With the vision to disrupt the traditional world of education by providing high quality, virtual language education at any time and any place Marina Tognetti in 2007 founded mYngle, an online language learning platform based in Amsterdam, The Netherlands. mYngle offers customized language training programs through video conferencing in 45 different languages anytime and anywhere. They provide one-on-one lessons, with highly qualified native coaches related to the learner’s job position. Their virtual classrooms enable learners to take classes 24/7.
To learn more about her vision and inspiration that led her to start this company, we sat down with Marina Tognetti, Founder and CEO of mYngle. Here she shares about her entrepreneurial journey so far, workplace issues that affect women professionals, the challenges she faced as a woman in business, and any advice she has to offer to those wanting to follow her path.
Aspioneer (A): What was your key driving force to become an entrepreneur? Who has been your greatest inspiration?
Marina Tognetti (M): “I am a tech entrepreneur but the passion for entrepreneurship came later on in my career. When I graduated from University it was an era when entrepreneurship was not very common for academics. I, therefore, built first a successful career by large multinationals, Procter & Gamble, Philips, Sara Lee, The Boston Consulting Group, and eBay; living and working in different countries, and got an MBA from INSEAD. It was when working as a consultant on a project on internet strategy that I first saw the potential of the internet to disrupt entire industries and change forever the way we buy/sell/interact. I had to be part of that! That was the driver to start an innovative company as mYngle, as I knew I could make a real difference, putting in practice all I had learned in my career till then. I don’t think that there is any single person that inspires me, but different people that have similar mind-attitude as mine: people who dare to push the limits, going beyond what others are willing to do; innovators who are able to think out of the box, adapting continuously to the changing environment and trends, but also people that idealistically look for ways to make their contribution for a better world.”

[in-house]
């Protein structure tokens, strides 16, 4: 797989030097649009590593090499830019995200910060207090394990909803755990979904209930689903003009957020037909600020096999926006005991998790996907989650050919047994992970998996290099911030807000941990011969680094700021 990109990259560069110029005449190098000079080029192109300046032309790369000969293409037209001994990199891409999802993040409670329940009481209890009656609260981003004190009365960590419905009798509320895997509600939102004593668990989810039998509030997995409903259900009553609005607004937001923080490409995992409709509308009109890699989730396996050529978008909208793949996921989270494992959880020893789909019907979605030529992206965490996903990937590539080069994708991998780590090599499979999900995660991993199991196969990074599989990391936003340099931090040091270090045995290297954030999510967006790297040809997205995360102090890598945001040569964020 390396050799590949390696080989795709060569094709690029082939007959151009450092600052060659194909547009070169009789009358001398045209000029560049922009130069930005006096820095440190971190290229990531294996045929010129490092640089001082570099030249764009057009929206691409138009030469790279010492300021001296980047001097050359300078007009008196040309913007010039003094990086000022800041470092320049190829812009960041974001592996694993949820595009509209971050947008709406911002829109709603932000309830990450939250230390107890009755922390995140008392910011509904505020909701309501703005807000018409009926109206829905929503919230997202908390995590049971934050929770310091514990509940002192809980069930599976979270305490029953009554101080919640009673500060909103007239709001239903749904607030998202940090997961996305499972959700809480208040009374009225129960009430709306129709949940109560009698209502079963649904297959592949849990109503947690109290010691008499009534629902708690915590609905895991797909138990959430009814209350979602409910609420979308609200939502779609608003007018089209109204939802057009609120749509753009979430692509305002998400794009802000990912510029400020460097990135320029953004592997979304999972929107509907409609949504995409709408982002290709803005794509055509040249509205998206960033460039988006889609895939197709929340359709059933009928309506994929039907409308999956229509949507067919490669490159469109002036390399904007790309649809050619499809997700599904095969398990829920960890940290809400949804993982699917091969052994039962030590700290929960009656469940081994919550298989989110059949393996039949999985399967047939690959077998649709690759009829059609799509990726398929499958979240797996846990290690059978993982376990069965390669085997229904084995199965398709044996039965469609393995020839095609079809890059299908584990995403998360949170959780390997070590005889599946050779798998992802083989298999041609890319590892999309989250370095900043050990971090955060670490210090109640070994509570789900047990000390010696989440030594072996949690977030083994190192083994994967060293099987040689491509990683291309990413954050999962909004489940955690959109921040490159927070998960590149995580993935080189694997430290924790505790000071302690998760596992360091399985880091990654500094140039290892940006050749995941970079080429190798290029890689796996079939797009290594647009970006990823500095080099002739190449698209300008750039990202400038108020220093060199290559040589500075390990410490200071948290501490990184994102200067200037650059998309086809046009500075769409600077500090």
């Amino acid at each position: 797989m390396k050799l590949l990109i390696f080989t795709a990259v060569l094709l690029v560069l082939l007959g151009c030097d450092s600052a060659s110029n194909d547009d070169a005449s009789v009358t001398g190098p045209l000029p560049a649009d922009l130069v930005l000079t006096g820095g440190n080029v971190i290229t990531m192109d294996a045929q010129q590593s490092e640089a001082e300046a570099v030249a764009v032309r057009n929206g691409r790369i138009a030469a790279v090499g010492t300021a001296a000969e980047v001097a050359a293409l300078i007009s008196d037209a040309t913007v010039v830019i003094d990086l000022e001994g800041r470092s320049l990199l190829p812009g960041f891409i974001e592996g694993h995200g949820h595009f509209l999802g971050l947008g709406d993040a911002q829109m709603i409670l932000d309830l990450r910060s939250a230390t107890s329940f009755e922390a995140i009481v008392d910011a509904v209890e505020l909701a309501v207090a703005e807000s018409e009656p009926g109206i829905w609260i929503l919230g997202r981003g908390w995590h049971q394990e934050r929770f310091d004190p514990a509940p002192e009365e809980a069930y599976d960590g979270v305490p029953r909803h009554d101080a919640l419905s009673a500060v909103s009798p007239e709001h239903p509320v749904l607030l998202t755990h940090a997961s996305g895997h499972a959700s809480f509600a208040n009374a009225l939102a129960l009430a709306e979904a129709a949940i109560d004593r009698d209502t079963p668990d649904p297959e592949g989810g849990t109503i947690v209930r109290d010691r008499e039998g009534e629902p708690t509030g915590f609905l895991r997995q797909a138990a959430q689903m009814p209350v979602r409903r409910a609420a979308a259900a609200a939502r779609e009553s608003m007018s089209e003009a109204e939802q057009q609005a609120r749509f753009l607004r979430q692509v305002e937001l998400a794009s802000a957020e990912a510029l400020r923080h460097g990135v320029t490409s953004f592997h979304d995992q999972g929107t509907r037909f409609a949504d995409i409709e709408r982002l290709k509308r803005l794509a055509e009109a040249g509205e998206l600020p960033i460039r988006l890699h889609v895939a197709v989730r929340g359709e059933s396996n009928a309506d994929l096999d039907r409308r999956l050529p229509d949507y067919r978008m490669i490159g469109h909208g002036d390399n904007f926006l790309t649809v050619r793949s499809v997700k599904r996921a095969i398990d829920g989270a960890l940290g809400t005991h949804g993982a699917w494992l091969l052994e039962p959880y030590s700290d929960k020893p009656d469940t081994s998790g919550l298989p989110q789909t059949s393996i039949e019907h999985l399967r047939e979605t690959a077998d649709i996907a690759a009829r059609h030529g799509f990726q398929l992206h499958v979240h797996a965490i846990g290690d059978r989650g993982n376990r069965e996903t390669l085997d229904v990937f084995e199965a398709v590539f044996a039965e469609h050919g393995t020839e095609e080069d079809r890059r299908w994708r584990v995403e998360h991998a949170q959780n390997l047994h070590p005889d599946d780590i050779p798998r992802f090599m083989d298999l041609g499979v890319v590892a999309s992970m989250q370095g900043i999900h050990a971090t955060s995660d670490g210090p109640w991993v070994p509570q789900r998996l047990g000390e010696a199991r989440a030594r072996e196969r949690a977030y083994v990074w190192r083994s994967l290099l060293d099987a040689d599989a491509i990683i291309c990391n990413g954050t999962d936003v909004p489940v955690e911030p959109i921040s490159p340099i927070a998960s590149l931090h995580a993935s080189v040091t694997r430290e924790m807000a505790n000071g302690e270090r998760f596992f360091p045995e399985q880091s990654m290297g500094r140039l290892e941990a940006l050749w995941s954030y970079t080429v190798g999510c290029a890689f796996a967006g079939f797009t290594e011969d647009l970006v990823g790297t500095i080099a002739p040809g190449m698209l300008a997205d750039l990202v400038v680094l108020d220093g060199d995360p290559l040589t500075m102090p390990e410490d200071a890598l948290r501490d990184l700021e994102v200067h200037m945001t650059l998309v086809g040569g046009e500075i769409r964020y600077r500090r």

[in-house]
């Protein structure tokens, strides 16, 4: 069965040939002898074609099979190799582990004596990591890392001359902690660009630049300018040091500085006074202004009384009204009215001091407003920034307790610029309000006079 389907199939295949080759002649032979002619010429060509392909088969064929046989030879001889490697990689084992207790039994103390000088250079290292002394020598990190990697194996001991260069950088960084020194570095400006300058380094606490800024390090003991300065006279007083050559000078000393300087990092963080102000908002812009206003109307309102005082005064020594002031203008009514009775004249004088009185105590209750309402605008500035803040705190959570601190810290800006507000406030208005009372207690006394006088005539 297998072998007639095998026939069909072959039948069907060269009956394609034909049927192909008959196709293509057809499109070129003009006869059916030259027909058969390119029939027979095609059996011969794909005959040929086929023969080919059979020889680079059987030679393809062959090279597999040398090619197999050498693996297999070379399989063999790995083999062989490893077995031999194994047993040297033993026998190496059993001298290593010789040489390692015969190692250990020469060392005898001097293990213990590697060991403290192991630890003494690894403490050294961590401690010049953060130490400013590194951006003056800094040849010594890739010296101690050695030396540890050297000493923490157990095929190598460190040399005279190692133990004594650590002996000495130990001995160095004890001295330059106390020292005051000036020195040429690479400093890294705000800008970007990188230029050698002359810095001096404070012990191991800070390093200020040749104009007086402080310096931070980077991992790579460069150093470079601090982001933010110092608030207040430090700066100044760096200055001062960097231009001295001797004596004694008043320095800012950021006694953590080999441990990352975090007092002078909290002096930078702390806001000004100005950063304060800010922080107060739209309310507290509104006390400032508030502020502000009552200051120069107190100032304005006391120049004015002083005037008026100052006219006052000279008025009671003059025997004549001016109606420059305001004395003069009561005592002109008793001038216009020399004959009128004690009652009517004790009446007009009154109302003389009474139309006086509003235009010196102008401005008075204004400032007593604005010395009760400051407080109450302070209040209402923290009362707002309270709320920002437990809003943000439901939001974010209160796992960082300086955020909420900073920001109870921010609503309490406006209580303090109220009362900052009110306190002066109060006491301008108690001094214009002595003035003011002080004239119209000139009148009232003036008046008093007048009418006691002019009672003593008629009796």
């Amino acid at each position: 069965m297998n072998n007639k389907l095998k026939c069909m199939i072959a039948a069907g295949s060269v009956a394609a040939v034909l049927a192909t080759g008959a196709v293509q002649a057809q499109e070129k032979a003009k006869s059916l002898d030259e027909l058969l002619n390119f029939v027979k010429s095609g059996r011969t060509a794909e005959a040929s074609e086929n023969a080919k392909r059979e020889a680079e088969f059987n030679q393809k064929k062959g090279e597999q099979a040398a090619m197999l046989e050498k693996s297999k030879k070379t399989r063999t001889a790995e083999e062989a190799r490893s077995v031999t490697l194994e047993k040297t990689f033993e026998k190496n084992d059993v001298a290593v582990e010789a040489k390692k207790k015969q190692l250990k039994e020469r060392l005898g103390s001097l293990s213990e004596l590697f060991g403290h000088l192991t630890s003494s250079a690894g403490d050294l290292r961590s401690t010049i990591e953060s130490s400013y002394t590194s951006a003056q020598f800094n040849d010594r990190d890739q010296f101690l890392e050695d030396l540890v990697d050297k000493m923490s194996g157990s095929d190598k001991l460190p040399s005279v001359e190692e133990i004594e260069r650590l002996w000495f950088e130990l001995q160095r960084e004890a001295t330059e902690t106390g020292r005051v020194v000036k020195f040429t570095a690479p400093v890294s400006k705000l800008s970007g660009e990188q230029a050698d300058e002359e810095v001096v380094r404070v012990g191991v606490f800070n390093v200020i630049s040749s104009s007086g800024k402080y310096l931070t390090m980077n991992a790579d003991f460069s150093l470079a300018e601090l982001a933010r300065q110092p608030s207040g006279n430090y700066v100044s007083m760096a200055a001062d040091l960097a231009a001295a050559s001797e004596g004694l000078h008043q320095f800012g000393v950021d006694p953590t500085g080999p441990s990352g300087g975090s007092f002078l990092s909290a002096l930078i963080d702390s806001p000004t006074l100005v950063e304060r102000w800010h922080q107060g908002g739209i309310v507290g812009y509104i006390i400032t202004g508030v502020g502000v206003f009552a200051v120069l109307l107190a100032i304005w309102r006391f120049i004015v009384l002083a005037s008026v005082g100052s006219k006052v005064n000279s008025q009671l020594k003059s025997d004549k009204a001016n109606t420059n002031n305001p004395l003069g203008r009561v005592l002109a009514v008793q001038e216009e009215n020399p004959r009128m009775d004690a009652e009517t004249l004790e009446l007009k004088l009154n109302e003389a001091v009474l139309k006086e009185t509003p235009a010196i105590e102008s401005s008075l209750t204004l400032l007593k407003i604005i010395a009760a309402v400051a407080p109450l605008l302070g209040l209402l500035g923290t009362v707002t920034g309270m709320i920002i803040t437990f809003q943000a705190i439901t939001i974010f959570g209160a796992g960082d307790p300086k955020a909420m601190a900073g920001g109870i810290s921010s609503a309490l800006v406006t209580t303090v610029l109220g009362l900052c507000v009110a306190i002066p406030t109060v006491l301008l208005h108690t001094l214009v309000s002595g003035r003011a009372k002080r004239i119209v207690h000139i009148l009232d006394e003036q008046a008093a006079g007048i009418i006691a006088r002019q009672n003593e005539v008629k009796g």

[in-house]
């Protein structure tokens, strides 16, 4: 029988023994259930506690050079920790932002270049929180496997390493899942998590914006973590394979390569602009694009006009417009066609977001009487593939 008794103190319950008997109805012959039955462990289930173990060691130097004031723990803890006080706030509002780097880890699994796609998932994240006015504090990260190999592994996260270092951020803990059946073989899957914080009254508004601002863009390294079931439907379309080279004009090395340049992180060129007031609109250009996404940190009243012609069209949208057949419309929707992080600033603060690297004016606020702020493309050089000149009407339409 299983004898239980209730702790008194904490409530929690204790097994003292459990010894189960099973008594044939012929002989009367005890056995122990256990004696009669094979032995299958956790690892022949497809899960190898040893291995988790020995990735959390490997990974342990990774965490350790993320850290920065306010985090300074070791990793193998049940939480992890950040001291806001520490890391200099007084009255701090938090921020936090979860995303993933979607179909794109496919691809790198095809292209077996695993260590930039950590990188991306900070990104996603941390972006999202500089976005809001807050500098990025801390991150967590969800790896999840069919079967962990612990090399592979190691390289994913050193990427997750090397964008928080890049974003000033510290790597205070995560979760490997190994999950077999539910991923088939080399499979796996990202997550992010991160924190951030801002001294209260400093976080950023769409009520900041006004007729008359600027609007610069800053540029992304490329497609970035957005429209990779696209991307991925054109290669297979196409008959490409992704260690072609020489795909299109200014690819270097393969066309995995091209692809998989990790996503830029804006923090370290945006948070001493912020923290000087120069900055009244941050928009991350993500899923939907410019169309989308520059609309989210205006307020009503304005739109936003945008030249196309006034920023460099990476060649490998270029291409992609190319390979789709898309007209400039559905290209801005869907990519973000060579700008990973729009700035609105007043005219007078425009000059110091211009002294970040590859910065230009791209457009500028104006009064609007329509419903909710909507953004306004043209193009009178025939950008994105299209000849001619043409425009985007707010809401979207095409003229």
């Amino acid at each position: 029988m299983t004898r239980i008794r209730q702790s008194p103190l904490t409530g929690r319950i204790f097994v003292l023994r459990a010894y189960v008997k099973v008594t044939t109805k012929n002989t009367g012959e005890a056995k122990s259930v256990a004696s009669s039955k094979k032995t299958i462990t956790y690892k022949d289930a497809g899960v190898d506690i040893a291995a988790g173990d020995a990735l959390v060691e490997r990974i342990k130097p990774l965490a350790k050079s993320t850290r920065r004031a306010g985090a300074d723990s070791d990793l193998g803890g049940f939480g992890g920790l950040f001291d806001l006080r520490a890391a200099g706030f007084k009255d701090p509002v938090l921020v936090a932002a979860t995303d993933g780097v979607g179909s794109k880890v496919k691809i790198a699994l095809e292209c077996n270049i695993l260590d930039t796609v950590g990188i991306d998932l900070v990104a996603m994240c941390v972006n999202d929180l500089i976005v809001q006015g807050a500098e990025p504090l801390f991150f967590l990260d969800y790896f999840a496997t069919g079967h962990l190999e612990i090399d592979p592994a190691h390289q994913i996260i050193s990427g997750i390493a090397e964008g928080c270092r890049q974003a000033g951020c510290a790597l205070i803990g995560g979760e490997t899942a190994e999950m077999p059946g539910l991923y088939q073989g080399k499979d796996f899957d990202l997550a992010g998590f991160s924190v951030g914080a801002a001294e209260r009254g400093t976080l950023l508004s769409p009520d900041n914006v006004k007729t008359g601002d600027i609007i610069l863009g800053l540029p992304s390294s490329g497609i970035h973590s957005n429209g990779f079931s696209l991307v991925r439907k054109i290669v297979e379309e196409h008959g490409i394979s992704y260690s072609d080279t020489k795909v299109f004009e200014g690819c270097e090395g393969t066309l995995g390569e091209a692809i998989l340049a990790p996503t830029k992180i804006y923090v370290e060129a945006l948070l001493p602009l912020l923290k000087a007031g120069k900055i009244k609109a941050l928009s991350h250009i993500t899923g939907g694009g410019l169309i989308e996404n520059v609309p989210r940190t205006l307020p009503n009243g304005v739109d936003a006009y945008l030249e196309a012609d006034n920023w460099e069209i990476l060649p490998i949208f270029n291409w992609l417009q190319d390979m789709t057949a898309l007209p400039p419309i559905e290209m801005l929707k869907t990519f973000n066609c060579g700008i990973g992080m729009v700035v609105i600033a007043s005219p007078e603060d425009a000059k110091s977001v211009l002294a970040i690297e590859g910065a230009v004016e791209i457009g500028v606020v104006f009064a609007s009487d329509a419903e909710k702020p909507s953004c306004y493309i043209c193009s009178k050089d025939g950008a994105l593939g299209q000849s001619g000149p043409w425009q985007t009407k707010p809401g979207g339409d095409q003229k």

(A): How did you get your idea or concept for the business? What’s unique about the service that you provide?